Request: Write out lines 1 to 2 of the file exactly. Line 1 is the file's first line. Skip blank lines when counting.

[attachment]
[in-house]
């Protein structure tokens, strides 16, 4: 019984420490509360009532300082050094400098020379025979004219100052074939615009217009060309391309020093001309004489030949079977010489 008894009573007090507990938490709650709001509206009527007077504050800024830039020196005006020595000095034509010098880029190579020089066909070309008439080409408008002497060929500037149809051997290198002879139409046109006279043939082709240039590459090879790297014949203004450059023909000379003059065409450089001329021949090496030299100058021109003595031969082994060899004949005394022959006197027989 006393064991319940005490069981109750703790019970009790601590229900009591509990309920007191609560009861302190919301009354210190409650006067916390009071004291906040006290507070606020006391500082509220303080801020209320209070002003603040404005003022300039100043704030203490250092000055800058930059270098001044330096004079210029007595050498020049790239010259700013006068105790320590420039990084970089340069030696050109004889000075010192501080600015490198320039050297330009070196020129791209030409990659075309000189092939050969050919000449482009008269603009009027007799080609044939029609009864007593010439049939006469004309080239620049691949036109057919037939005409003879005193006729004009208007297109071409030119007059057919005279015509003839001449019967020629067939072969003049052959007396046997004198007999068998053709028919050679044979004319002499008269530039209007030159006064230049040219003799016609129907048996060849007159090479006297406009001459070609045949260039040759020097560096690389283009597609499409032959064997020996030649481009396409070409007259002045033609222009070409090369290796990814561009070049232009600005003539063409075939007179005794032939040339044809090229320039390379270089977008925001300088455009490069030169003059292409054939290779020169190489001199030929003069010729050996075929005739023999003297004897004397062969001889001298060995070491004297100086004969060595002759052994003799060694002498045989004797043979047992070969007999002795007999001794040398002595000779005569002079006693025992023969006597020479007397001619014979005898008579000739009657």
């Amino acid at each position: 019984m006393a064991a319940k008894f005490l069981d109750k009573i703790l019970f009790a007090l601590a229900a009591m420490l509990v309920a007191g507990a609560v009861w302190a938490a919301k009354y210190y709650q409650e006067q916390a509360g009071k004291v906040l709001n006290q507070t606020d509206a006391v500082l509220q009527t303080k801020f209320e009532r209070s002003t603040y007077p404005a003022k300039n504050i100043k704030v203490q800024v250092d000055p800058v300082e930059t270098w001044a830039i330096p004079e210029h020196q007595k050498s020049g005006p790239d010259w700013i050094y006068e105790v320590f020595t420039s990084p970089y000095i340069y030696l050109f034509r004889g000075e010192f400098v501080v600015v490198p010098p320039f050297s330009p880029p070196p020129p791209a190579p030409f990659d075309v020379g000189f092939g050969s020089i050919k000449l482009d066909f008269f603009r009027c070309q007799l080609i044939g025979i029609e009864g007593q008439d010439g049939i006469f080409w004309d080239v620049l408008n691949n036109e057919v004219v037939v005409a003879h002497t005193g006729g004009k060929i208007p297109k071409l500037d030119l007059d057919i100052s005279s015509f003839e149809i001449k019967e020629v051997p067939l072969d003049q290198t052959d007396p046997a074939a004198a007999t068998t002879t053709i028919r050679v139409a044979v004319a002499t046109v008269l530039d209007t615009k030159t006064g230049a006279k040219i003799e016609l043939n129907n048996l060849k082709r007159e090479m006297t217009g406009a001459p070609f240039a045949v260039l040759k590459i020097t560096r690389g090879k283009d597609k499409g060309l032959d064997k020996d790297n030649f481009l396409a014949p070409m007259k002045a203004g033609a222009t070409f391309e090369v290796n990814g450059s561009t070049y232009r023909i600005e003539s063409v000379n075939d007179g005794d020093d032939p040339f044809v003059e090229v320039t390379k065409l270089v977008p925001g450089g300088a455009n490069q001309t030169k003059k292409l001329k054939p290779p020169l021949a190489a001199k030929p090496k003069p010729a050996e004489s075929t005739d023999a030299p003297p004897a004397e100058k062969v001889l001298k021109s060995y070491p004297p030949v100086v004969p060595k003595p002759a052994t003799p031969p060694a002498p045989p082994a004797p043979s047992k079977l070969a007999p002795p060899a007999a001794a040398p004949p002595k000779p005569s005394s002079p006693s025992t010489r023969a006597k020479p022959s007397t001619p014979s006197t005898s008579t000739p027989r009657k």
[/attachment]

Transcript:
[in-house]
């Protein structure tokens, strides 16, 4: 019984420490509360009532300082050094400098020379025979004219100052074939615009217009060309391309020093001309004489030949079977010489 008894009573007090507990938490709650709001509206009527007077504050800024830039020196005006020595000095034509010098880029190579020089066909070309008439080409408008002497060929500037149809051997290198002879139409046109006279043939082709240039590459090879790297014949203004450059023909000379003059065409450089001329021949090496030299100058021109003595031969082994060899004949005394022959006197027989 006393064991319940005490069981109750703790019970009790601590229900009591509990309920007191609560009861302190919301009354210190409650006067916390009071004291906040006290507070606020006391500082509220303080801020209320209070002003603040404005003022300039100043704030203490250092000055800058930059270098001044330096004079210029007595050498020049790239010259700013006068105790320590420039990084970089340069030696050109004889000075010192501080600015490198320039050297330009070196020129791209030409990659075309000189092939050969050919000449482009008269603009009027007799080609044939029609009864007593010439049939006469004309080239620049691949036109057919037939005409003879005193006729004009208007297109071409030119007059057919005279015509003839001449019967020629067939072969003049052959007396046997004198007999068998053709028919050679044979004319002499008269530039209007030159006064230049040219003799016609129907048996060849007159090479006297406009001459070609045949260039040759020097560096690389283009597609499409032959064997020996030649481009396409070409007259002045033609222009070409090369290796990814561009070049232009600005003539063409075939007179005794032939040339044809090229320039390379270089977008925001300088455009490069030169003059292409054939290779020169190489001199030929003069010729050996075929005739023999003297004897004397062969001889001298060995070491004297100086004969060595002759052994003799060694002498045989004797043979047992070969007999002795007999001794040398002595000779005569002079006693025992023969006597020479007397001619014979005898008579000739009657």